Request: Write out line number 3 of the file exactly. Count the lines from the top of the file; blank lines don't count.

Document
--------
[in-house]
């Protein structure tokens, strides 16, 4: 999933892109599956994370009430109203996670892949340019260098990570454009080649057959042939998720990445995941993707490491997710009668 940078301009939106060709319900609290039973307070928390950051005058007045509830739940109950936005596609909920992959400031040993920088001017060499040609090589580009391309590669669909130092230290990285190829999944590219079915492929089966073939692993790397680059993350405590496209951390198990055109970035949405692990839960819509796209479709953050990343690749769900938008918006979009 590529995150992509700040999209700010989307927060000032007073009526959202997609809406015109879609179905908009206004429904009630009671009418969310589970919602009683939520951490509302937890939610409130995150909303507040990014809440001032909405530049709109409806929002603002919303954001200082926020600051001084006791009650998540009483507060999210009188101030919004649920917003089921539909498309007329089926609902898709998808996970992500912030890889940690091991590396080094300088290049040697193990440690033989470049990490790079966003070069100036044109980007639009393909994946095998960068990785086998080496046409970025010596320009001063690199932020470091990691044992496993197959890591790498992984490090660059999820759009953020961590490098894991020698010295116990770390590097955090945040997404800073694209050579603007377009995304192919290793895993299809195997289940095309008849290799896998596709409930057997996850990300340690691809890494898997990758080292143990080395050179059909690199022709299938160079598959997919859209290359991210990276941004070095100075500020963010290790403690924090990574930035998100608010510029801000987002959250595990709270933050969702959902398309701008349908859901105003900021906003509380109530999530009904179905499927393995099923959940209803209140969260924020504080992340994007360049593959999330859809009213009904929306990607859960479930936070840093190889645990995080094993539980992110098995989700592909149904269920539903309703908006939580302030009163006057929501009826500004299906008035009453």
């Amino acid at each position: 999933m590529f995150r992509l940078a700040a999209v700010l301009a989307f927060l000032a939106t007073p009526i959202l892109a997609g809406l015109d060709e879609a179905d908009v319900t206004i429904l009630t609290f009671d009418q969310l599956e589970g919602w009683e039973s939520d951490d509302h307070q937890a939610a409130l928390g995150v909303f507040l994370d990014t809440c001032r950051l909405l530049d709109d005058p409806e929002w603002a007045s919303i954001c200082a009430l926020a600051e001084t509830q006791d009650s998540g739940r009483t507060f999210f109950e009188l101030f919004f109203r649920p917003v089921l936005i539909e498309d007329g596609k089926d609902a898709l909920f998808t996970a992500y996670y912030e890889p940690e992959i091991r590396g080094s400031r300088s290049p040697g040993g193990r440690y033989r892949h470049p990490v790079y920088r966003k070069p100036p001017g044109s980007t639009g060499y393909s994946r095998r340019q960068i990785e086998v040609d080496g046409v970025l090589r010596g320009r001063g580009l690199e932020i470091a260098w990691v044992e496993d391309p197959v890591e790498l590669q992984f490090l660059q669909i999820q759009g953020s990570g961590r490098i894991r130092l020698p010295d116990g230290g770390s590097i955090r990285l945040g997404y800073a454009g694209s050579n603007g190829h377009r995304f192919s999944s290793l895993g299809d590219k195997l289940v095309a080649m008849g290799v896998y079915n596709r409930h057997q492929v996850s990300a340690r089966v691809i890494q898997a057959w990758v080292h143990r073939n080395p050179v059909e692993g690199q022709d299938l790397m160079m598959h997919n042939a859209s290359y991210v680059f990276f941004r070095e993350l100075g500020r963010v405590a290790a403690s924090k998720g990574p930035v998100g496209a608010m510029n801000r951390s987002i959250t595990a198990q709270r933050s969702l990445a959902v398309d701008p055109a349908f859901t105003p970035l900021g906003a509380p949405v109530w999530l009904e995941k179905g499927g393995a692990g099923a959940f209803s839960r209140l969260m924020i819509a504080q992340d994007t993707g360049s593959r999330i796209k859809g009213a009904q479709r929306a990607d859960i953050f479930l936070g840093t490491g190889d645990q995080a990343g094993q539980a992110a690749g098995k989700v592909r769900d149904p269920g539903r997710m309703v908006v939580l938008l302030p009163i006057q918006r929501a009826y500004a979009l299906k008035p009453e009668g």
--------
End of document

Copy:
């Amino acid at each position: 999933m590529f995150r992509l940078a700040a999209v700010l301009a989307f927060l000032a939106t007073p009526i959202l892109a997609g809406l015109d060709e879609a179905d908009v319900t206004i429904l009630t609290f009671d009418q969310l599956e589970g919602w009683e039973s939520d951490d509302h307070q937890a939610a409130l928390g995150v909303f507040l994370d990014t809440c001032r950051l909405l530049d709109d005058p409806e929002w603002a007045s919303i954001c200082a009430l926020a600051e001084t509830q006791d009650s998540g739940r009483t507060f999210f109950e009188l101030f919004f109203r649920p917003v089921l936005i539909e498309d007329g596609k089926d609902a898709l909920f998808t996970a992500y996670y912030e890889p940690e992959i091991r590396g080094s400031r300088s290049p040697g040993g193990r440690y033989r892949h470049p990490v790079y920088r966003k070069p100036p001017g044109s980007t639009g060499y393909s994946r095998r340019q960068i990785e086998v040609d080496g046409v970025l090589r010596g320009r001063g580009l690199e932020i470091a260098w990691v044992e496993d391309p197959v890591e790498l590669q992984f490090l660059q669909i999820q759009g953020s990570g961590r490098i894991r130092l020698p010295d116990g230290g770390s590097i955090r990285l945040g997404y800073a454009g694209s050579n603007g190829h377009r995304f192919s999944s290793l895993g299809d590219k195997l289940v095309a080649m008849g290799v896998y079915n596709r409930h057997q492929v996850s990300a340690r089966v691809i890494q898997a057959w990758v080292h143990r073939n080395p050179v059909e692993g690199q022709d299938l790397m160079m598959h997919n042939a859209s290359y991210v680059f990276f941004r070095e993350l100075g500020r963010v405590a290790a403690s924090k998720g990574p930035v998100g496209a608010m510029n801000r951390s987002i959250t595990a198990q709270r933050s969702l990445a959902v398309d701008p055109a349908f859901t105003p970035l900021g906003a509380p949405v109530w999530l009904e995941k179905g499927g393995a692990g099923a959940f209803s839960r209140l969260m924020i819509a504080q992340d994007t993707g360049s593959r999330i796209k859809g009213a009904q479709r929306a990607d859960i953050f479930l936070g840093t490491g190889d645990q995080a990343g094993q539980a992110a690749g098995k989700v592909r769900d149904p269920g539903r997710m309703v908006v939580l938008l302030p009163i006057q918006r929501a009826y500004a979009l299906k008035p009453e009668g």